Repatriating, when I did back in December 2015, after living years away from home felt weird. It was a time when the industry I work-in hit rock bottom: projects dried-up when commodity prices nose-dived, leading vulnerable companies to either be acquired, merge, or file for bankruptcy. Those that did survive hit their own people hard with massive job losses. Meanwhile, I was going through my own crisis at work, which peaked by mid 2015. While I did not lose my job for doing the right thing, my health deteriorated under duress. For the first time in my life, I really wanted someone to fire me; at least this way life would find a pace I’d be comfortable in. Instead, India called. I packed bags, leaving behind my wife and kids to finish their academic year.
Work was relentless, of course, and it felt like jumping out of a frying pan and into the fire. The demand to get more done with fewer people, at lower costs, and with greater efficiency became acute, routinely punctuated by re-orgs. And yet, I found endearing colleagues and empathetic managers helping me regain my composure and strength. As I recovered, my role began getting stretched to cover all aspects of structural and marine engineering. With this road-less-travelled approach diving into troubleshooting for assets — from assessing blast over-pressures, flare towers, jetty integrity for berthing tankers, flare buoys, CALM buoy product transfer systems, to supporting budding projects, I began to enjoy work again.
Weekends were free and I found programming therapeutic. Every problem at work became a motivation to solve it programmatically — fuelling numerous posts I wrote between 2016–18. Bangalore’s ecosystem of food start-ups fed me, while Amazon and Uber helped me get whatever I wanted and wherever I wanted to go. On the home front, Windmills’ lively community let us into their circle of parents, families and friends as we rented a cozy apartment there.1 The school bus came to the campus and kids began to commute to TISB.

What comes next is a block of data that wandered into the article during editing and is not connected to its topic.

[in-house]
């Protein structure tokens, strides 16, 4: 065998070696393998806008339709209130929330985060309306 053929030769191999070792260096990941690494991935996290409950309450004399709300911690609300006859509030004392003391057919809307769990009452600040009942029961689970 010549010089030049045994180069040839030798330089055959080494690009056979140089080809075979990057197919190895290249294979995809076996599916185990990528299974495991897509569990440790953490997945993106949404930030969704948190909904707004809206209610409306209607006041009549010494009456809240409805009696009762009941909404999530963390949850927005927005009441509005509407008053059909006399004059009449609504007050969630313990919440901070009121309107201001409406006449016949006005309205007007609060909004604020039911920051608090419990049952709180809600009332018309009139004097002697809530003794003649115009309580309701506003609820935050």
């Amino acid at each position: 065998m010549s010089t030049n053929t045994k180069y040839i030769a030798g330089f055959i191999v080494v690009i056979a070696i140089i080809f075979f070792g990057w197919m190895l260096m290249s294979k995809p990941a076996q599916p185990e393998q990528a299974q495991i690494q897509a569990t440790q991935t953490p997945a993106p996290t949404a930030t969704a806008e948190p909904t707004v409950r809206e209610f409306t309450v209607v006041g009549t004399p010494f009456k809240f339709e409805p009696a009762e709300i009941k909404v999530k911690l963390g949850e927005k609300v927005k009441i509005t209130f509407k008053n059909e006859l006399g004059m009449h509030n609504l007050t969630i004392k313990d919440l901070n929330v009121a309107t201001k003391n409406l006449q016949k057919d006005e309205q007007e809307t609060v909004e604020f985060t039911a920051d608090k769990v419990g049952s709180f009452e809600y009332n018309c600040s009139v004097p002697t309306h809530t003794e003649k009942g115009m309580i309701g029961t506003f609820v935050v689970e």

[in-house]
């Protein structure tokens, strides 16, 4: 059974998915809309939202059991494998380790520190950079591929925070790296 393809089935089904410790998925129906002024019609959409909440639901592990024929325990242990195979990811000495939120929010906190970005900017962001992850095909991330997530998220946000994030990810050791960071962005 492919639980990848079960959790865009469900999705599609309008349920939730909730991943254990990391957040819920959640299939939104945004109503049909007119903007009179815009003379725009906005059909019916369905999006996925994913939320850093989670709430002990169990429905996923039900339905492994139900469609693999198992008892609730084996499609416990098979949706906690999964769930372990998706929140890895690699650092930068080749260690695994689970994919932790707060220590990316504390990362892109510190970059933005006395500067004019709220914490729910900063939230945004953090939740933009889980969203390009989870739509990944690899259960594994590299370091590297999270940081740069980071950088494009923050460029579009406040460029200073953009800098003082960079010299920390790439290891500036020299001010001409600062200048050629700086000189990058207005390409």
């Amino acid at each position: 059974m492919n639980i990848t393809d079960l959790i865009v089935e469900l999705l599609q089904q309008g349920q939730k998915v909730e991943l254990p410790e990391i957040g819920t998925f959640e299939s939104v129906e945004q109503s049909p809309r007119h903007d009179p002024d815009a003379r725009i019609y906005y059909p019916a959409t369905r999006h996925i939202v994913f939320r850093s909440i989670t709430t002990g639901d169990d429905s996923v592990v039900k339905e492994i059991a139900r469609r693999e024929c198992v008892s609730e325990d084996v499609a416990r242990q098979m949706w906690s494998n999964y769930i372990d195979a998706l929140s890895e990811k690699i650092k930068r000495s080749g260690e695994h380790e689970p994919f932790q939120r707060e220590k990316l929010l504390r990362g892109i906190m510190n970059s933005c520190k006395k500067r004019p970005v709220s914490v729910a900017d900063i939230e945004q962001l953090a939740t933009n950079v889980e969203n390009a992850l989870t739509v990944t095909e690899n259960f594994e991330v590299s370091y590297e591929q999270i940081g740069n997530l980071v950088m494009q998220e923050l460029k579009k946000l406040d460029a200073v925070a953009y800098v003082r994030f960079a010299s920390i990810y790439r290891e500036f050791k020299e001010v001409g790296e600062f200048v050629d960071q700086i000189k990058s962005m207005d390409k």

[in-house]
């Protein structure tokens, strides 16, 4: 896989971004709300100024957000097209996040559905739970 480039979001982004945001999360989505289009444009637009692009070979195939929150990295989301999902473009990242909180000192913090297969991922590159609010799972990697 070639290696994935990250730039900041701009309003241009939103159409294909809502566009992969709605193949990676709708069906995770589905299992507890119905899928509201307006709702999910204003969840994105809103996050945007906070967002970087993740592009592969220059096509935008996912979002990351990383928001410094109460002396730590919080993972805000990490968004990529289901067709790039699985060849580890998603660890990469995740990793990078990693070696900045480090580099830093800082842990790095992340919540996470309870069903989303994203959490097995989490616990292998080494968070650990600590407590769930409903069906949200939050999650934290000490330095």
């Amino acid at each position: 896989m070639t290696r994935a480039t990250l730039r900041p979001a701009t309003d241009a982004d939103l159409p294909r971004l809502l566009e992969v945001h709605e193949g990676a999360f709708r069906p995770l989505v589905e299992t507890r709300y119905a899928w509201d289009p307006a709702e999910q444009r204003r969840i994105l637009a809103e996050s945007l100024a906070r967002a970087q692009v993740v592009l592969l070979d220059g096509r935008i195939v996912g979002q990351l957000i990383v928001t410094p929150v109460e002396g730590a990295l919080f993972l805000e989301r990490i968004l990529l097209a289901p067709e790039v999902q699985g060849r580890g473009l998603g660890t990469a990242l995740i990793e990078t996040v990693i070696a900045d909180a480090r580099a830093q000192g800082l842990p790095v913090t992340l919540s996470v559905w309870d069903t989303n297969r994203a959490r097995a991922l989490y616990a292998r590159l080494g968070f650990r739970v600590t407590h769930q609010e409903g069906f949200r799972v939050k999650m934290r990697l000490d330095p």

Between running for PTCs, SATs, and IELTS, kids grew-up, and before we knew, it was time for my elder one to leave home to join her freshman year at university. We try fighting the empty-nest feeling by keeping ourselves preoccupied. And when it doesn’t work, we turn to FaceTime.
After yet another re-org at work last year, I saw myself accepting an invitation to join a project I’d been working-on for a while. As a result, we left India last December. Now, life has re-started slowly on these new shores, and is finding that warmth amongst new colleagues, school-mates, neighbours and strangers yet again.
The yearly overnight camp-out event on Windmills’ lawns, is one of the many wonderful events, organised by grown-ups and enjoyed by everyone, photo taken by my dear friend Luke. ↩